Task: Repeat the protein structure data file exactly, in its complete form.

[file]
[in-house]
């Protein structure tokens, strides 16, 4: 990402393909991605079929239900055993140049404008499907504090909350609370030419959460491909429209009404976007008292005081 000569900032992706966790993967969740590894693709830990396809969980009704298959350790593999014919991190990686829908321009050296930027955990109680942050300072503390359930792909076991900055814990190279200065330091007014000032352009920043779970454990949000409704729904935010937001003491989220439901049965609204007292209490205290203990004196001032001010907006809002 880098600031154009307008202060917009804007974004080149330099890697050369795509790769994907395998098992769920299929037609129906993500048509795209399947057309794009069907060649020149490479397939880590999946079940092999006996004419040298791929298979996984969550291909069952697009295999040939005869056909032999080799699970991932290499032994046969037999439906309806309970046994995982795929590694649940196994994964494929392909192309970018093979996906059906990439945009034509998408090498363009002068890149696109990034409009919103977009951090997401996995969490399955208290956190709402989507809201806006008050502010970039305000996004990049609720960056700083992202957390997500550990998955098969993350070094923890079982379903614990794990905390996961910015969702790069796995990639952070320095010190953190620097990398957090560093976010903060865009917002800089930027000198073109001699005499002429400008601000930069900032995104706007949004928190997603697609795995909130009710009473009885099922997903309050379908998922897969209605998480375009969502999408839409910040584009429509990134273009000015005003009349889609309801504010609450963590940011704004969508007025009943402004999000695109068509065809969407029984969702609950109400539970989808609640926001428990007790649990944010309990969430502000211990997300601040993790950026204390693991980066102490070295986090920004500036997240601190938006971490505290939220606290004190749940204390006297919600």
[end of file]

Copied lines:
[in-house]
């Protein structure tokens, strides 16, 4: 990402393909991605079929239900055993140049404008499907504090909350609370030419959460491909429209009404976007008292005081 000569900032992706966790993967969740590894693709830990396809969980009704298959350790593999014919991190990686829908321009050296930027955990109680942050300072503390359930792909076991900055814990190279200065330091007014000032352009920043779970454990949000409704729904935010937001003491989220439901049965609204007292209490205290203990004196001032001010907006809002 880098600031154009307008202060917009804007974004080149330099890697050369795509790769994907395998098992769920299929037609129906993500048509795209399947057309794009069907060649020149490479397939880590999946079940092999006996004419040298791929298979996984969550291909069952697009295999040939005869056909032999080799699970991932290499032994046969037999439906309806309970046994995982795929590694649940196994994964494929392909192309970018093979996906059906990439945009034509998408090498363009002068890149696109990034409009919103977009951090997401996995969490399955208290956190709402989507809201806006008050502010970039305000996004990049609720960056700083992202957390997500550990998955098969993350070094923890079982379903614990794990905390996961910015969702790069796995990639952070320095010190953190620097990398957090560093976010903060865009917002800089930027000198073109001699005499002429400008601000930069900032995104706007949004928190997603697609795995909130009710009473009885099922997903309050379908998922897969209605998480375009969502999408839409910040584009429509990134273009000015005003009349889609309801504010609450963590940011704004969508007025009943402004999000695109068509065809969407029984969702609950109400539970989808609640926001428990007790649990944010309990969430502000211990997300601040993790950026204390693991980066102490070295986090920004500036997240601190938006971490505290939220606290004190749940204390006297919600």